INDIANAPOLIS – USATF and its Athletes Advisory Committee (AAC) over the weekend agreed in principle on a USATF Revenue Distribution Plan
that will deliver an additional $9 million in cash to athletes over the next five years.
AAC officers and event leaders, USATF staff and High Performance Division officers met in Indianapolis to develop details of the plan. The USATF Revenue Distribution Plan was unanimously approved by the 19 athlete and High Performance attendees, including AAC Chair Dwight Phillips, High Performance Division Chair Michael Conley, athlete board members Curt Clausen and Darvis Patton, past AAC President Sandra Farmer-Patrick, and elected athlete leaders from all event groups.
“Our meetings in Indianapolis were groundbreaking,” said Phillips, a four-time world champion and Olympic gold medalist. “For USATF to work with us on how to earmark $9 million in cash to athletes is historic, but we were just as excited by the unprecedented collaboration between athletes, the staff, and our High Performance Division. We left Indianapolis really excited about the future.”
“Everyone came to the table recognizing the issues at hand and extremely open-minded about finding solutions,” said USATF CEO Max Siegel. “We have been working with athletes for more than two years to try to come up with a funding model, and Dwight, his leadership team and our staff have worked especially closely in recent weeks. To be able to finalize the basic structure in a unanimous fashion speaks to the shared commitment of everyone involved.”
Cash to all Team USA members
In his State of the Sport address at the 2014 USATF Annual Meeting, Siegel had pledged $9 million in incremental funds to athletes. The weekend’s meeting gave shape to the spending plan for those funds.
Beginning in 2016, roughly $1.8 million per year in additional, cash funds will be distributed to athletes over and above current USATF Tier funding, development funding and other programs. Roughly 75 percent of the funds will be evenly distributed among athletes who qualify for IAAF World Outdoor Championships or Olympic Games teams. The model will provide roughly $10,000 annually for each athlete who makes the World Championships or Olympic Teams.
The remaining 25 percent will be distributed as medal bonus money for individuals medaling at World Outdoor Championships or Olympic Games, with $25,000 for gold, $15,000 for silver and $10,000 for bronze. For relays, the number of athletes who run at least one round of that medal-winning team will share equally in the amount of the bonus.
Baseline revenue for athletes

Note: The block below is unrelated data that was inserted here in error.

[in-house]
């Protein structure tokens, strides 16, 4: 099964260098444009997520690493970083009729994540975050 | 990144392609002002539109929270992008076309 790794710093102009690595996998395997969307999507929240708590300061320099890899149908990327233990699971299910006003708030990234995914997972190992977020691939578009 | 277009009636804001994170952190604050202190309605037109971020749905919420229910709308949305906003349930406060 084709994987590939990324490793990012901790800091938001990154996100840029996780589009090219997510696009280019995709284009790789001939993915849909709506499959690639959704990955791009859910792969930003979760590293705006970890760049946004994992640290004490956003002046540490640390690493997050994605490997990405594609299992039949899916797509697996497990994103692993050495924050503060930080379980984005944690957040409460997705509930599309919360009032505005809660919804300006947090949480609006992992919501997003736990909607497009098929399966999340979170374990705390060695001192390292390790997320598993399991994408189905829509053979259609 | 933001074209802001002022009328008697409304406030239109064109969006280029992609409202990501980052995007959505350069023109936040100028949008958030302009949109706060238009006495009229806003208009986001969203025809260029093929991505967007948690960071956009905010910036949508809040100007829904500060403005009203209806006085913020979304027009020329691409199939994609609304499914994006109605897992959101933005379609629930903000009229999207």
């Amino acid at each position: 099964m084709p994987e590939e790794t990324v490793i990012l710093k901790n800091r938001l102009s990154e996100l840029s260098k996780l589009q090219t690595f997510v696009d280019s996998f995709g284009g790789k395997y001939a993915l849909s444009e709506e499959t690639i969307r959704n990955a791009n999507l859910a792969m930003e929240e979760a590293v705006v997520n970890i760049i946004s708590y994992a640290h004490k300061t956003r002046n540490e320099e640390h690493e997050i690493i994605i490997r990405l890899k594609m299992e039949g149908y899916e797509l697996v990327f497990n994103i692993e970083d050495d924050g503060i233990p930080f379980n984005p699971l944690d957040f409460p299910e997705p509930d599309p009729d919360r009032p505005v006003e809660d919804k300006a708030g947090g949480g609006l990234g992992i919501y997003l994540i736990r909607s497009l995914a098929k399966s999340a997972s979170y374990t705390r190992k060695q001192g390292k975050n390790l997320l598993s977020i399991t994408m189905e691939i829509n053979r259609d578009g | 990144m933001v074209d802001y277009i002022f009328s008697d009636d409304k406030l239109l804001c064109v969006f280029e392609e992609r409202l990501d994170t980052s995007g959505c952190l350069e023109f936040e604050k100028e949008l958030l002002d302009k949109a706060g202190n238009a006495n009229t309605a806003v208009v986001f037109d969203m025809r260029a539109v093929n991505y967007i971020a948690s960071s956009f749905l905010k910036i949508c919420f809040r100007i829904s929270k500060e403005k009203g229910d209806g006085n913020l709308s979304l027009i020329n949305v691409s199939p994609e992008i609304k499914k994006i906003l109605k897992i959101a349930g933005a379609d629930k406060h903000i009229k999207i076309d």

USATF currently spends more than $15 million annually on athlete programs, including more than $5 million in cash directly to athletes (http://www.usatf.org/News/USATF-statement-and-data-on-elite-athlete-spending.aspx
Under the expanded funding model, a Tier 1 athlete who wins a national title and makes the team without medaling will enjoy a base of roughly $35,000.
A Tier 1 athlete who wins national titles and one gold medal at a World Championships or Olympic Games will see their support from USATF increase from roughly $25,000 per year to $60,000. Including World Championships prize money, athlete income rises to potentially well over $100,000, not including prize money at other meets and personal sponsorship contracts.
In coming up with the model, the group looked at several considerations, including:
The core function of a national governing body, as defined by the Ted Stevens Amateur Sports Act and as mandated by the U.S. Olympic Committee
Ensuring a baseline of funding to provide a minimum standard that was in line with U.S. salaries in other employment fields
Distributing revenue directly related to the National Team and its performance
Objectivity in the funding distribution model
“One of the biggest issues athletes debated for years is how to define ‘professional athlete’, which in our sport is extremely subjective,” Phillips said. “Probably the biggest moment of realization for us was that the role of a national governing body is to field the national team and support the sport, not to define ‘professional athlete’ or operate a professional league. We know that our athletes are extremely diverse in their concerns, and there is no single model that will please everyone. But by concentrating on the core responsibilities of the governing body and its relationship with athletes, we were able to achieve a breakthrough.”
“The new model keeps all our current development programs in place while rewarding athletes for National Team performances,” Siegel said. “To give an equal stipend to everyone on the team provides the opportunity for a No. 50 world-ranked athlete to receive the same baseline revenue as a No. 1 world-ranked athlete, regardless of event group. The medal-bonus structure provides the additional, upside incentive and reward.”
Phillips and Siegel this week will sign a memorandum of agreement on the plan, with additional details to be finalized in the next 30 days. The program will be reviewed in the weeks preceding the 2015 USATF Annual Meeting in Houston and will be finalized there.